Once upon a time, Harlan Ellison wrote a TV pilot about a generation ship that had been traveling for so long that all its inhabitants had forgotten w...moreOnce upon a time, Harlan Ellison wrote a TV pilot about a generation ship that had been traveling for so long that all its inhabitants had forgotten where they'd come from and where they were going. It originally aired as the zero-budget Canadian show The Starlost, which bore little resemblance to Ellison's vision.
Phoenix Without Ashes is that original pilot, now seeing the light of day in comic book form. It's an excellent beginning, but for the moment that's all it is. Hopefully there will be more volumes on the way, because as it stands, this graphic novel is all loose ends with no resolution. Someone give IDW a lot of money so I can find out what happens next.(less)
Great. That's all I need right now. Another new writer I have to start following.
It's been a long time since I tried to swallow a 600 page book, and t...moreGreat. That's all I need right now. Another new writer I have to start following.
It's been a long time since I tried to swallow a 600 page book, and the first thing that shocked me about Pushing Ice is how fast a read it is. It takes a standard Arthur Clarke style scenario - an alien object speeds out of the Solar System and a spaceship crew has to catch up, rendezvous, and study the artifact. In this case, however, the artifact snatches said spaceship crew and drags them along with it at relativistic speeds into the deep future.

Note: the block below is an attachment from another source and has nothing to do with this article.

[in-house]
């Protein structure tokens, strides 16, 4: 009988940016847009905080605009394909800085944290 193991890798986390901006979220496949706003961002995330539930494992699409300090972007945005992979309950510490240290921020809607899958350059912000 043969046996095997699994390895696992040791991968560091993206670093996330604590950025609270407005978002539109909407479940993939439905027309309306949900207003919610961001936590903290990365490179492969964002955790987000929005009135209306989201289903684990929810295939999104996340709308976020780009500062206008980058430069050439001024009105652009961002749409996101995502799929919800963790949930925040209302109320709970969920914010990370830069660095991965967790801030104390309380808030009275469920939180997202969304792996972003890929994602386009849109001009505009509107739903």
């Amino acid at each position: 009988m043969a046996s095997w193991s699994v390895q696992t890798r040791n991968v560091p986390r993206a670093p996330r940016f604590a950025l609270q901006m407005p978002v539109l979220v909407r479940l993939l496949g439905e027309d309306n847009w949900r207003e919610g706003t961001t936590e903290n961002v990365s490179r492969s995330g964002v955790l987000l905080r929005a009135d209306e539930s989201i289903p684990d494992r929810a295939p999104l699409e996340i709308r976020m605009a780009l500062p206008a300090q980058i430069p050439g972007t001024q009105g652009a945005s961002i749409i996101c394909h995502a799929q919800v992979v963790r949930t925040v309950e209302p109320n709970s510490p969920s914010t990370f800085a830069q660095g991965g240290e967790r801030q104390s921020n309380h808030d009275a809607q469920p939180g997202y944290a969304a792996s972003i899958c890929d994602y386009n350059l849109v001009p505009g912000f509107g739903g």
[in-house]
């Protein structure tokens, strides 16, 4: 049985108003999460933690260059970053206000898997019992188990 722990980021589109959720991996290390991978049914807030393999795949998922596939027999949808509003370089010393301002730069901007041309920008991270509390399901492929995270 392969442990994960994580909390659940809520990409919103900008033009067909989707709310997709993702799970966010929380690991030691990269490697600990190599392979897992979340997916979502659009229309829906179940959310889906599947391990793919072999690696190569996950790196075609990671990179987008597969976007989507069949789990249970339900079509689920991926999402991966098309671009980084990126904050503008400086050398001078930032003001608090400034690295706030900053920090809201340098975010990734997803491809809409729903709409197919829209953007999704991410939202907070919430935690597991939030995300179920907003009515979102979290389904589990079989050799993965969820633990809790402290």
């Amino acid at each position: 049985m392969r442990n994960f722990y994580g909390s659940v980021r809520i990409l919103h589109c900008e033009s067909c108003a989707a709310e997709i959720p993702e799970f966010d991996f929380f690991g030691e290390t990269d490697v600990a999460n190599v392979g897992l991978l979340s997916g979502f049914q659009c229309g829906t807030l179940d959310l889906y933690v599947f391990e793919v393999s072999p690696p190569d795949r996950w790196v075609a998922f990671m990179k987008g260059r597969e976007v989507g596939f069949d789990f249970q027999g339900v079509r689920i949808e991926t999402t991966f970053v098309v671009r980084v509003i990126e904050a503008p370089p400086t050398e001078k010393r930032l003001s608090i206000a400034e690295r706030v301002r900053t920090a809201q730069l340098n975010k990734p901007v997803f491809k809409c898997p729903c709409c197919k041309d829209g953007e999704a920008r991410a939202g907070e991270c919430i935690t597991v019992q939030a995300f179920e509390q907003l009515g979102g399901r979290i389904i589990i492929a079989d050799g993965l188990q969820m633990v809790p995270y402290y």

What makes this book flow so well is that Reynolds balances the "wow, gee whiz" stuff with a good bit of human drama and well-developed characters. The main struggle isn't between humans and their environment (though there is that) or humans vs. aliens (though there's some of that too) but between two human characters who start off as best friends and end up as bitter enemies. Reynolds doesn't paint either as a hero or villain, and both make glaring mistakes and bad decisions as often as they do the right thing.
That said, the author is prone to a little repetition, and while his aliens are satisfyingly non-human, they fall too easily into white-hat, black-hat camps. Also, I'm not sure that the human crew would have really put up with their squabbling leaders for as long as they did without booting them both out of power and holding a general election. Nevertheless, Pushing Ice is a good, solid, mind bending, epic, hard-sf read. More, please!(less)